Marina Pomela

Marina Pomela

Staff Writer
The Brazil Business


6 Most Common Federal Taxes in Brazil

Marina Pomela

Marina Pomela

Staff Writer
The Brazil Business


Tax planning is a large part of doing business in Brazil. Currently more than 90 taxes, contributions and duties are charged in the country. In this article we are going to look at the most important federal taxes and how they work.


ITR (Imposto Territorial Rural) is a rural land tax that applies to property located outside urban areas and is paid annually by the property owner. The rate depends on the location of the property and its size.

ITR works as support for public power in rural areas. Part of the revenue goes to the municipality and part to the state, in varying proportions.

After the 1990s the ITR increased for unproductive properties. This measure reduced speculation and abandoned properties. This is one of the reasons for the Brazilian agribusiness "boom" in the1990s.

The tax on rural territorial property is paid by every contributor, individual or legal entity who has rural property. Unlike other taxes like IPTU, in which the amount is estimated by the municipalities, for ITR it is the landowner who declares the value of the property in a form similar to the income tax form. It is up to the executive power to verify if the statement is reasonable or not.

Rate: From 0,03 % to 20%


Tax charged on financial transactions, such as currency exchange, insurance and operations involving credit. The main function of IOF is to control credit, foreign exchange, insurance and securities policies.

IOF is applied to:

  • Transactions involving property assets when it is transferred, issued, paid or has the title rescued
  • Foreign exchange transactions when it is paid or when made available to an interested party
  • Insurance related operations, including contracting and receiving compensation
  • Credit operations

The rates used can be fixed, variable, proportional, progressive or regressive. The basis for calculation depends on the operation, for example on foreign exchanges, it is based on the national currency. Transactions involving insurance base their IOF on the stock market.

In credit operations, it is paid by private individual and legal entities. The IOF calculated cannot exceed 1.5% per day. The current rate for transactions entered by individuals is 0.0082% per day, plus 0.38% of the debtor balances calculated on the last day of the month. For companies, transactions less than or equal to BRL 30,000.00, the aliquot is 0.00137% per day. For other companies, the rate is 0.00.41% per day plus the additional fixed rate of 0.38% on the debtor balances on the day of calculation.

Also in exchange operations involving foreign currency transactions and insurance operations it is paid by the insured legal entities and private individuals and for security operations, by those who acquired security and the financial institutions.

Rate: From 1% to 25%

Import Duty (II)

Imposto sobre a Importação, or simply II, is a tax that applies to the entry of foreign products to Brazil.

If the product was brought as luggage on an international flight, the rate is 50% of the exceeded value imposed by the exemption rate. In the case of imported foreign goods, the customs value is indicated in the Common External Tariff (TEC).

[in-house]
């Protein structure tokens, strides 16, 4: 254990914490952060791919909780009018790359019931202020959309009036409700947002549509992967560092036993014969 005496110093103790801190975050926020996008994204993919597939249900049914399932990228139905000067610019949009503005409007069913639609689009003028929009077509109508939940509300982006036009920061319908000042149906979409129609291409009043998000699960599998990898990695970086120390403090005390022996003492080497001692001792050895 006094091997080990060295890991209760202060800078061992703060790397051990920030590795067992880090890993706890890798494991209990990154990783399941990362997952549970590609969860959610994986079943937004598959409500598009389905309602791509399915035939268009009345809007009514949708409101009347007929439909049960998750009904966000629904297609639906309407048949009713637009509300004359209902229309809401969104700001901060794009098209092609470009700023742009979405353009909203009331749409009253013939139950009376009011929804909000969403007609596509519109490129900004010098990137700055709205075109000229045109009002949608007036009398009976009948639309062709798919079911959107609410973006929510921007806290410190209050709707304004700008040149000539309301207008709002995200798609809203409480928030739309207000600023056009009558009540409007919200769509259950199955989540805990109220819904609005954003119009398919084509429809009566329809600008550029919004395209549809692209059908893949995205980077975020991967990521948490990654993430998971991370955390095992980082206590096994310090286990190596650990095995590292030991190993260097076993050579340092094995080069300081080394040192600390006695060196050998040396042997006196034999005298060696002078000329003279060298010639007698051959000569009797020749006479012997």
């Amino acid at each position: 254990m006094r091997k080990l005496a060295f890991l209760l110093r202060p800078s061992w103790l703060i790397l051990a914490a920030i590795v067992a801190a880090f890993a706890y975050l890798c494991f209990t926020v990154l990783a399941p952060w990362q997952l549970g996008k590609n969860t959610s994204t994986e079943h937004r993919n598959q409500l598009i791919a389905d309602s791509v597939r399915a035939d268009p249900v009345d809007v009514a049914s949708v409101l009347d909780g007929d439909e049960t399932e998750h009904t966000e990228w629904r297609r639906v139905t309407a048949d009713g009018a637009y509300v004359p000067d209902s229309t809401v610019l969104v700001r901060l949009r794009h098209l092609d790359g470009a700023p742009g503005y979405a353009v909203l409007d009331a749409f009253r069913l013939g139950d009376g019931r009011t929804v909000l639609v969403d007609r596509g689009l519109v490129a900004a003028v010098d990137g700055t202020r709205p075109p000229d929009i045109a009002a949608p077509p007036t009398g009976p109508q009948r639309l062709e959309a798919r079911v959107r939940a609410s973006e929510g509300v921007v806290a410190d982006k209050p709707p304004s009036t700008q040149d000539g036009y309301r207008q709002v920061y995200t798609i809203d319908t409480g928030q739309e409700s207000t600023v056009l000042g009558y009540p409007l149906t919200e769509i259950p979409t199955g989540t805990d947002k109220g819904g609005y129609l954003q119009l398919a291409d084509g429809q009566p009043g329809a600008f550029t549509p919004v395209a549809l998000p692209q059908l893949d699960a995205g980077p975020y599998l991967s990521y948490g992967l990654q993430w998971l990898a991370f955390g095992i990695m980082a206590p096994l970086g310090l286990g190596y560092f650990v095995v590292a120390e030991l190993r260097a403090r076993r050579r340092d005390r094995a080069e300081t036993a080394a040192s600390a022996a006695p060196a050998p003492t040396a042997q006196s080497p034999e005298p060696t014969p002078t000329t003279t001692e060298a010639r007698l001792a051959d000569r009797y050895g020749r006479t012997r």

TEC establishes the absence of the Import Tax (zero rate) to trades between Mercosur members but when imports involves another country TEC is applied.

Rate: From 0% to 20%

Check out our tax index here.


Imposto sobre Produtos Industrializados or IPI, is applied on industrialized products.

The goods can be taxed when leaving the factory, during customs clearance or if the product is abandoned or confiscated and sold at auction. This tax is paid by the manufacturer or by the importer of the goods.

The rate used varies by product. Given products may either be exempt or have a rate above 300% for example the rate applied to products like cigarettes.

The basis of calculation depends on the transaction. In the case of sales within Brazil, the sale price is the basis of the tax calculation. In cases of imports, the basis of calculation is FOB plus the import tax and other required fees (freight, insurance, etc).


IRRF is the abbreviation for Imposto de Renda Retido na Fonte and corresponds to the income tax withheld at source.

It applies to labor income, capital income, remittances abroad and other income such as prizes, advertising services provided by legal entities and remuneration for services provided by legal entities.

Subject to tax at source are the following:

  • Employers paid by individuals or legal entities
  • Earnings resulting from unpaid work, paid by legal entities
  • Income from rent
  • Royalties paid by corporate companies
  • Earnings paid, credited or delivered to legal entities located abroad, by a paying source located in Brazil

Its main characteristic is that the buyer itself has to establish the incidence, calculate and pay the tax instead of the beneficiary.

It is also applied to paid, credited or delivered income to legal entities located abroad for sources in Brazil. The rate varies depending on the legal nature of the income, the country where the beneficiary is resident and the tax system to which it is subjected to the legal entity abroad.


IE is the abbreviation for Imposto sobre a Exportação. It is an export tax applied to national products sent abroad.

The calculation basis is the final price that the product would reach on the international market under free competition conditions. It is calculated on the final price of the product including freight.

Rate: From 30% to 150%.